Children with book around a globe

I participate every Wednesday in the Nonfiction Picture Book Challenge at Kid Lit Frenzy.

I’m thrilled that the cover reveal for my new book, Girl Running, is happening today on the Nonfiction Picture Book Challenge. Hop on over to Mrs. Knott’s Book Nook to see it! Girl Running will be on bookshelves on February 6, 2018.

The art in Girl Running is collage. There’s a rich history of collage art in picture books, including nonfiction picture books. So today I’ll highlight some wonderful picture book collage artists.

The illustrator for Girl Running is Micha Archer. Her first book, Daniel Finds a Poem, won the Ezra Jack Keats Book Award for a New Illustrator. Her collage–in that book as well as in my book–lovingly creates natural scenes and vivid people. Here are some images from Daniel Finds a Poem:collage art from Daniel Finds a Poem shows boy lying on a riverbank dangling his hand in the water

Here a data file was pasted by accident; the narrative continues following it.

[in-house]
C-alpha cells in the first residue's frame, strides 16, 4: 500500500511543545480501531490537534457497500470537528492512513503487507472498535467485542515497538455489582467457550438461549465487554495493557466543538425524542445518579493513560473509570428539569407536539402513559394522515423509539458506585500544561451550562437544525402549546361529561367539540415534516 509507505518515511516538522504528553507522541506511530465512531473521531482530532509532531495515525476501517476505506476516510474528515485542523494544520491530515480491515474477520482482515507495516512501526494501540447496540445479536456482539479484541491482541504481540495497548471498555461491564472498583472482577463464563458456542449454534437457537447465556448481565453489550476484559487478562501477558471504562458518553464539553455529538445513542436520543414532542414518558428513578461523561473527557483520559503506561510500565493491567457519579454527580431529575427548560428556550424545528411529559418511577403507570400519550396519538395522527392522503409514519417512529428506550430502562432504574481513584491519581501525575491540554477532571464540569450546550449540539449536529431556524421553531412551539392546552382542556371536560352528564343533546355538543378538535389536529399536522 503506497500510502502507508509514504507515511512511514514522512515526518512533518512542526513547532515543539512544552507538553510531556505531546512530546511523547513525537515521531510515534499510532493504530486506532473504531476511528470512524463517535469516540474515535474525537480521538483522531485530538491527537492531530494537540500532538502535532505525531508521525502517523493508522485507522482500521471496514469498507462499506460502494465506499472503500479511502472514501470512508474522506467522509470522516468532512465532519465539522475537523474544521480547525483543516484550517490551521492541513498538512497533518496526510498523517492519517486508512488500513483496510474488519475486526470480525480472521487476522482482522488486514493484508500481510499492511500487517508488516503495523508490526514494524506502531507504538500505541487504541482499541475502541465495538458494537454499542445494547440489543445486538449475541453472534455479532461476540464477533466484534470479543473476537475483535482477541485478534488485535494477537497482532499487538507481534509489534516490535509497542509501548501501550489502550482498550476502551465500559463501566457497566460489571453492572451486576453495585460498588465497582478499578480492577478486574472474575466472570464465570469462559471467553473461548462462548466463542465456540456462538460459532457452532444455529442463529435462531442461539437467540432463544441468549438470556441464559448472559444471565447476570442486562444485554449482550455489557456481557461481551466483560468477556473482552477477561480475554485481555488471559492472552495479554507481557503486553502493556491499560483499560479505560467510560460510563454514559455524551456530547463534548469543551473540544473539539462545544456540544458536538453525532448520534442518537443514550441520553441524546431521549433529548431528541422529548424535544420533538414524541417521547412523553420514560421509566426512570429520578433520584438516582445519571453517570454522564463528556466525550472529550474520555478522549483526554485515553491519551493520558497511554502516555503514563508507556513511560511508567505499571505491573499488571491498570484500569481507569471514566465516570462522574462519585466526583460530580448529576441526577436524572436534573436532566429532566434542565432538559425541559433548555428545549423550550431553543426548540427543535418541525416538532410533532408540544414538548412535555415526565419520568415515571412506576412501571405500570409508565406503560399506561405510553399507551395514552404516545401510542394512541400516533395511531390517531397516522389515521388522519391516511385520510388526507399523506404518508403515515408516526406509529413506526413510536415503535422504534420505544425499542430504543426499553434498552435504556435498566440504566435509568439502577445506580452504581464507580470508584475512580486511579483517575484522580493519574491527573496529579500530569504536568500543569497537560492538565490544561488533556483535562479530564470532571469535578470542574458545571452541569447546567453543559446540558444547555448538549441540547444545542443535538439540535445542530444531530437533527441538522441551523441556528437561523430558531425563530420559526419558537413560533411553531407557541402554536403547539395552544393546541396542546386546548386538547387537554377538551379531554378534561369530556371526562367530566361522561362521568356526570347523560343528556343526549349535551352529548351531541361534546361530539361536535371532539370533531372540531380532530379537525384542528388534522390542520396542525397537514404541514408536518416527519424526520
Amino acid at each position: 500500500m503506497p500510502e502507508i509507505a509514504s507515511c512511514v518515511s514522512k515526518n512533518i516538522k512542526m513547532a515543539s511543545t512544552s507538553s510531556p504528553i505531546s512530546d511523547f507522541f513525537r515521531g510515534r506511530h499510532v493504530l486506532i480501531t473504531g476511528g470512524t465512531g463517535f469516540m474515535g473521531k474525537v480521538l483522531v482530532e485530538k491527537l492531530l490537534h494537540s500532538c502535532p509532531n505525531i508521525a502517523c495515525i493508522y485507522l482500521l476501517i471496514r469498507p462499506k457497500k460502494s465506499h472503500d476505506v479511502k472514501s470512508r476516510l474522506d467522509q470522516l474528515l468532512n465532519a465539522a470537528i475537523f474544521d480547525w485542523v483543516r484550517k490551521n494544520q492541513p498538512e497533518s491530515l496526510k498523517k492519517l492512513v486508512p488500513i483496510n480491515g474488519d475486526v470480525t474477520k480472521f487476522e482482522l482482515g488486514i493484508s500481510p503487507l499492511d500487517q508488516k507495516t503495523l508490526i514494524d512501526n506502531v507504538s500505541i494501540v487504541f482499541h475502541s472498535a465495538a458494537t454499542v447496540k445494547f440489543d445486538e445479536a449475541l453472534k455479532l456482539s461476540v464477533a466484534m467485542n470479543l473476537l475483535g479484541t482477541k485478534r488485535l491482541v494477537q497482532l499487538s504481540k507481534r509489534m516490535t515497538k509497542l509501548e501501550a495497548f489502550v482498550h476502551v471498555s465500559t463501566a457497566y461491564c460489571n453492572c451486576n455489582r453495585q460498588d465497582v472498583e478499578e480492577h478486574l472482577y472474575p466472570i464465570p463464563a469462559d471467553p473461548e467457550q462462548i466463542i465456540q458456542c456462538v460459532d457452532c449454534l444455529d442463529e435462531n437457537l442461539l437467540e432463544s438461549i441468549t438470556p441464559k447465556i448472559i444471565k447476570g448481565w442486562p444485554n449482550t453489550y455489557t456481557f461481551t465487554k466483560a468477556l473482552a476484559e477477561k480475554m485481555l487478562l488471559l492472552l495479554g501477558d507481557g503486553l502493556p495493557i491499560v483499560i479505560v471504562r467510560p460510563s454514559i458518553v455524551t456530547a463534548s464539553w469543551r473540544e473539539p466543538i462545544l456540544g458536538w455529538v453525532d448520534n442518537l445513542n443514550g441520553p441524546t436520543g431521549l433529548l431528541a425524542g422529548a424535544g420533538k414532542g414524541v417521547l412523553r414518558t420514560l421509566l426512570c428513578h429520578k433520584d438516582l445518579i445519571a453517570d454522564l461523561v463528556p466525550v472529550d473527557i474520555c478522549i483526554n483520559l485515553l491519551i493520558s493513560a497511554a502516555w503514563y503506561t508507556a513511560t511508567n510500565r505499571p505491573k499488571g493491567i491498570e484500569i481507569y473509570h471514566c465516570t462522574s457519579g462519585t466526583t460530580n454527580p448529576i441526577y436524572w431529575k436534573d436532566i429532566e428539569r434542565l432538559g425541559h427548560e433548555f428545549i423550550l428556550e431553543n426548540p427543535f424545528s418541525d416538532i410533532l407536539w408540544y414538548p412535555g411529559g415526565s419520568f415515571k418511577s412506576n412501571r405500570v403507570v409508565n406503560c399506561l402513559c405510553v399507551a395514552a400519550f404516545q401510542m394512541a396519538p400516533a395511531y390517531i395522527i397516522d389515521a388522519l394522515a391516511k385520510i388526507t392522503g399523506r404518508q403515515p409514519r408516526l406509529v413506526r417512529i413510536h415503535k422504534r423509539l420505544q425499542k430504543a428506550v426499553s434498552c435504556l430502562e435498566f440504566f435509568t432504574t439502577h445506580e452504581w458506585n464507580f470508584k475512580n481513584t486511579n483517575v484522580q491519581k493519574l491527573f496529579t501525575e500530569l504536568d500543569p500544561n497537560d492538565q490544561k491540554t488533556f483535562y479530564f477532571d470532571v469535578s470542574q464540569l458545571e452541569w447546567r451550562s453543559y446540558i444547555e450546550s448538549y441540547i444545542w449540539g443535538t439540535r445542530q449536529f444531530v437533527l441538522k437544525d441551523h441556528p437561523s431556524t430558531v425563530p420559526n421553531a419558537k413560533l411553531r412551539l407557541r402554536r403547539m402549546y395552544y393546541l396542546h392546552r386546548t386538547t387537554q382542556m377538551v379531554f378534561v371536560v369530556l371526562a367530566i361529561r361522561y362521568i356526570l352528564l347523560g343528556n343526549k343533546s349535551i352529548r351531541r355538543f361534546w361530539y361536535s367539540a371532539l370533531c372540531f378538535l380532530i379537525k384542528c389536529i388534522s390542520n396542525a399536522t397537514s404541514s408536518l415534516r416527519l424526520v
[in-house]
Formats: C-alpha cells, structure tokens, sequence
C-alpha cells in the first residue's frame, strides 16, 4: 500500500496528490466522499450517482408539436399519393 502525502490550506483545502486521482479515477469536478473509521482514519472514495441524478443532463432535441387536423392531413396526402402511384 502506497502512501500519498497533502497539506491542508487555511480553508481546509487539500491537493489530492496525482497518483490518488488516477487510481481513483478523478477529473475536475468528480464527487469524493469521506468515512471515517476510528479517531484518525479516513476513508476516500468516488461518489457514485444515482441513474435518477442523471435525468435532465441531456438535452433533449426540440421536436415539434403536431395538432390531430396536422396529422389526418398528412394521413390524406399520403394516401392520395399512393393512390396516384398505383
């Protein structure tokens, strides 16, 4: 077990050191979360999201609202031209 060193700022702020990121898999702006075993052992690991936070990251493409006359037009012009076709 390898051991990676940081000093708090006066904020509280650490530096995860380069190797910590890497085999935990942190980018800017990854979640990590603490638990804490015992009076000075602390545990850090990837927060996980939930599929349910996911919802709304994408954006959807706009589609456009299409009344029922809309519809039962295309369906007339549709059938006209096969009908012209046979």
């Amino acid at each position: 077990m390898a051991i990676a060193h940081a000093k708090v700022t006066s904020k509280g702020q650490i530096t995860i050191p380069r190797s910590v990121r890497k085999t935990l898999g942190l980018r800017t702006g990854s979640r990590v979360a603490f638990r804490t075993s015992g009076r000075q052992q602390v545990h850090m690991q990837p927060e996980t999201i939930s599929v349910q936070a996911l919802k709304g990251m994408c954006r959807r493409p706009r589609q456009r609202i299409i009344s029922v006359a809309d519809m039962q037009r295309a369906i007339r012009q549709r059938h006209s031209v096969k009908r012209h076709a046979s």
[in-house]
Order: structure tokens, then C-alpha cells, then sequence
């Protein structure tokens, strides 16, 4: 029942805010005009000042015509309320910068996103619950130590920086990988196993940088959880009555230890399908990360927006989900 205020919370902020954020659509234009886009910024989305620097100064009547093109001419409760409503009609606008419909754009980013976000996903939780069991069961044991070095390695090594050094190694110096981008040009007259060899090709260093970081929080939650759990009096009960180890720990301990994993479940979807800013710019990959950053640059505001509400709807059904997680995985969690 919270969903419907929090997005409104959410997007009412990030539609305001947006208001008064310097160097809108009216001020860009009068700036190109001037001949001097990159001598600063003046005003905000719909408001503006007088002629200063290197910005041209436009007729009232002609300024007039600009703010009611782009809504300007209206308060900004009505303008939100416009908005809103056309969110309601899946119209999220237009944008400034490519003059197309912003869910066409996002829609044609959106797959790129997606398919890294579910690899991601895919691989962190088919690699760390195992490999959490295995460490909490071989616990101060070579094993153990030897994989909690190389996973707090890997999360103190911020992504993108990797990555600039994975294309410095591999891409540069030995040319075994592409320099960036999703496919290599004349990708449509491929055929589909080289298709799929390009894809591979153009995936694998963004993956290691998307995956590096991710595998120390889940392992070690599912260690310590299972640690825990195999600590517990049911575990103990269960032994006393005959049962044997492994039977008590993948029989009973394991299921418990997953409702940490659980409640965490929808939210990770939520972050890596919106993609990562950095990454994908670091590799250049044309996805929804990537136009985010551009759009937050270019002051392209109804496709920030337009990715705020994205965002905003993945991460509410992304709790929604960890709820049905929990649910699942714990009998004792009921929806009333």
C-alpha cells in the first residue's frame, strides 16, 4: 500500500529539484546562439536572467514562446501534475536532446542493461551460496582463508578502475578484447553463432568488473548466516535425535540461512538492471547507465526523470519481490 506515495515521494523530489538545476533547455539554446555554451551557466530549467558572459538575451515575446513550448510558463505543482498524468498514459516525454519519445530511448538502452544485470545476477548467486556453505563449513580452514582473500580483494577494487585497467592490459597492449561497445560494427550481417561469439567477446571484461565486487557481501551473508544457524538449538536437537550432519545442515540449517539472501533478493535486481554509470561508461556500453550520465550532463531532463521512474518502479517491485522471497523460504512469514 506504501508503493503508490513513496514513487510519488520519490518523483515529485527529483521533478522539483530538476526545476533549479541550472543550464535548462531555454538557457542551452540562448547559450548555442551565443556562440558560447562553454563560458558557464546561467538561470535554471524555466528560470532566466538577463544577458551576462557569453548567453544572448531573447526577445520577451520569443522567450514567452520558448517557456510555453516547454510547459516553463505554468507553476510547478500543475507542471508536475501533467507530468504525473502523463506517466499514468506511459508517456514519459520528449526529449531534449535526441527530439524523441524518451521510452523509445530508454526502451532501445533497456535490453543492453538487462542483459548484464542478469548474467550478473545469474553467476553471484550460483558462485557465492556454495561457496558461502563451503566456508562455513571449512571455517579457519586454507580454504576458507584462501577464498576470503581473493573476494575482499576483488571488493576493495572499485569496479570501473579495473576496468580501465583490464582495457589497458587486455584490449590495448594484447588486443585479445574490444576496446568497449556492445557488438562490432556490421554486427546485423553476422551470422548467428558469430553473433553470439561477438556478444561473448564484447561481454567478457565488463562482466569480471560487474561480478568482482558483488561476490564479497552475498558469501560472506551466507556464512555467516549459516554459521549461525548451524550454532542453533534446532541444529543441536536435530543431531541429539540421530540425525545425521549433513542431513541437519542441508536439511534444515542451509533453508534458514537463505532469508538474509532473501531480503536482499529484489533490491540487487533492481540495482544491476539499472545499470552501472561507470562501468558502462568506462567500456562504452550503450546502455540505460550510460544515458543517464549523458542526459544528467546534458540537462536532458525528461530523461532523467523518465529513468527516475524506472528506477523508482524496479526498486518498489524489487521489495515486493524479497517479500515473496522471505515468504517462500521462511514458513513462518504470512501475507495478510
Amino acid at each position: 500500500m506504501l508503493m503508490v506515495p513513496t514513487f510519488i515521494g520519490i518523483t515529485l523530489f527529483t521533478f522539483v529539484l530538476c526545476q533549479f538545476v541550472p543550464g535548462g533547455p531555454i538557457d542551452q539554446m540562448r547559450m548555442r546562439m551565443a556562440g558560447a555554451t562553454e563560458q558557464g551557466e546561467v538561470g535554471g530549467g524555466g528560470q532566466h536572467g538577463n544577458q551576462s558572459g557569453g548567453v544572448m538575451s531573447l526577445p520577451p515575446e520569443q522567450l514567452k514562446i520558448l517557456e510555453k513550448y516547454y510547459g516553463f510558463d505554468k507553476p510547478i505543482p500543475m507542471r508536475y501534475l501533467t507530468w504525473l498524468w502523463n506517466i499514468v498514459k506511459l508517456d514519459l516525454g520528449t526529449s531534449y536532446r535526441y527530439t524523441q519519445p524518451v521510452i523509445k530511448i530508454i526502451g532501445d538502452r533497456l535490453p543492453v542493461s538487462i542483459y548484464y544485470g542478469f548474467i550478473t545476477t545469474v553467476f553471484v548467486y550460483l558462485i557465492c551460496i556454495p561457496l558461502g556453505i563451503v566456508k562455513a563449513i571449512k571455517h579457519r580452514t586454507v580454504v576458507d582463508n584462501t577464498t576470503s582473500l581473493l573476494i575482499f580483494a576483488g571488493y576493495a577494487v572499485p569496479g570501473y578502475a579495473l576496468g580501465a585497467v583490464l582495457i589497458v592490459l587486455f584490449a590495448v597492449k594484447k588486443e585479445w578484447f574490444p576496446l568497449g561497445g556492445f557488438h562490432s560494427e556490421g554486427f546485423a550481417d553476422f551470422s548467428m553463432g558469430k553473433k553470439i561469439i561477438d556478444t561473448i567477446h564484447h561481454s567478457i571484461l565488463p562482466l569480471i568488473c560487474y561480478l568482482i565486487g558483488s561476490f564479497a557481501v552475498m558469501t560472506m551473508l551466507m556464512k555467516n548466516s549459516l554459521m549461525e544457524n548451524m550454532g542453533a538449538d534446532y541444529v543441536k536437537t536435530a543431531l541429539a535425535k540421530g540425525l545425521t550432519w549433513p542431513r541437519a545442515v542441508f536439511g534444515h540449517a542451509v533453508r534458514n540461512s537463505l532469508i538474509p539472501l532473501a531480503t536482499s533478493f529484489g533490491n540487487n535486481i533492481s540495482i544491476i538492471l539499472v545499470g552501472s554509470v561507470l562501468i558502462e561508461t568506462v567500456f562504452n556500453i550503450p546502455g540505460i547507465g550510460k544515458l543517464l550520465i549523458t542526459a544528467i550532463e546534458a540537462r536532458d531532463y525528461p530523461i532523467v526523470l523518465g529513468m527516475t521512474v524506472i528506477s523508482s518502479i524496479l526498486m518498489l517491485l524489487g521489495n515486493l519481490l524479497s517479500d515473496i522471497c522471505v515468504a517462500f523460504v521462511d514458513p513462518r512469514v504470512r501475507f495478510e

Collage art from Daniel Finds a Poem shows a boy crouched under a slide looking at an ant.


Collage art from Daniel Finds a Poem shows a boy examining a spiderweb glistening with dew.


I’ve loved watching my own nonfiction story leap to life with Archer’s beautiful collage art. I can’t wait for you to see the beautiful images she made to tell the story of the first woman to run the Boston Marathon!

Steve Jenkins is another c0llage artist who tackles nonficition. How to Swallow a Pig shows how he uses collage art to convey specific scientific information.

Steve Jenkins' collage art from How to Swallow a Pig shows a tailorbird building a nest

Lois Ehlert has written lots of picture books for younger children, some of them, like Planting a Rainbow, with nonfiction content. But I especially adore her autobiography, Scraps, where she explores with her reader how she creates her wonderful collages.

Collage art cover of Lois Ehlert's book Scraps shows a bird perched on a tomato.

It surprises me that collage art works so well with nonfiction content. I would have thought that the fine control that ink or paint gives the artist would have made those the obvious choice for nonfiction, where the illustrations convey content. But in the hands of these amazing collage artists, nonfiction texts spring to life.